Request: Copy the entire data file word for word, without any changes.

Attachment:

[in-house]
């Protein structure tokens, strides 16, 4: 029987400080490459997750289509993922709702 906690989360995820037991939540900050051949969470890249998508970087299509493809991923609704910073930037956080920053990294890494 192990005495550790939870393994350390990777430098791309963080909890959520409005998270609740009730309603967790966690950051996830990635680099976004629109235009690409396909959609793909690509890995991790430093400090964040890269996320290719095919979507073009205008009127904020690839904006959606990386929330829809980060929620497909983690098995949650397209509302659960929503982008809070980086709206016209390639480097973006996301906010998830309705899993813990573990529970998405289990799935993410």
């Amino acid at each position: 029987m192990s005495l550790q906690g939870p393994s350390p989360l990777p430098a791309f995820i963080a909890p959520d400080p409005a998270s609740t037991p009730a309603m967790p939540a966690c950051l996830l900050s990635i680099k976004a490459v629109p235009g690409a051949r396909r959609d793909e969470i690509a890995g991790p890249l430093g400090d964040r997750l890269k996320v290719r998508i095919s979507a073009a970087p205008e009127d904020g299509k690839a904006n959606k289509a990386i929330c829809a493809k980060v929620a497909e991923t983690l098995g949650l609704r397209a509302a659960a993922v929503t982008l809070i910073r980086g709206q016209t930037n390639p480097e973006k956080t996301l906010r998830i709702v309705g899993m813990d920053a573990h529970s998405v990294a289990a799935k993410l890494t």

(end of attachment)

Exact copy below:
[in-house]
């Protein structure tokens, strides 16, 4: 029987400080490459997750289509993922709702 906690989360995820037991939540900050051949969470890249998508970087299509493809991923609704910073930037956080920053990294890494 192990005495550790939870393994350390990777430098791309963080909890959520409005998270609740009730309603967790966690950051996830990635680099976004629109235009690409396909959609793909690509890995991790430093400090964040890269996320290719095919979507073009205008009127904020690839904006959606990386929330829809980060929620497909983690098995949650397209509302659960929503982008809070980086709206016209390639480097973006996301906010998830309705899993813990573990529970998405289990799935993410």
């Amino acid at each position: 029987m192990s005495l550790q906690g939870p393994s350390p989360l990777p430098a791309f995820i963080a909890p959520d400080p409005a998270s609740t037991p009730a309603m967790p939540a966690c950051l996830l900050s990635i680099k976004a490459v629109p235009g690409a051949r396909r959609d793909e969470i690509a890995g991790p890249l430093g400090d964040r997750l890269k996320v290719r998508i095919s979507a073009a970087p205008e009127d904020g299509k690839a904006n959606k289509a990386i929330c829809a493809k980060v929620a497909e991923t983690l098995g949650l609704r397209a509302a659960a993922v929503t982008l809070i910073r980086g709206q016209t930037n390639p480097e973006k956080t996301l906010r998830i709702v309705g899993m813990d920053a573990h529970s998405v990294a289990a799935k993410l890494t």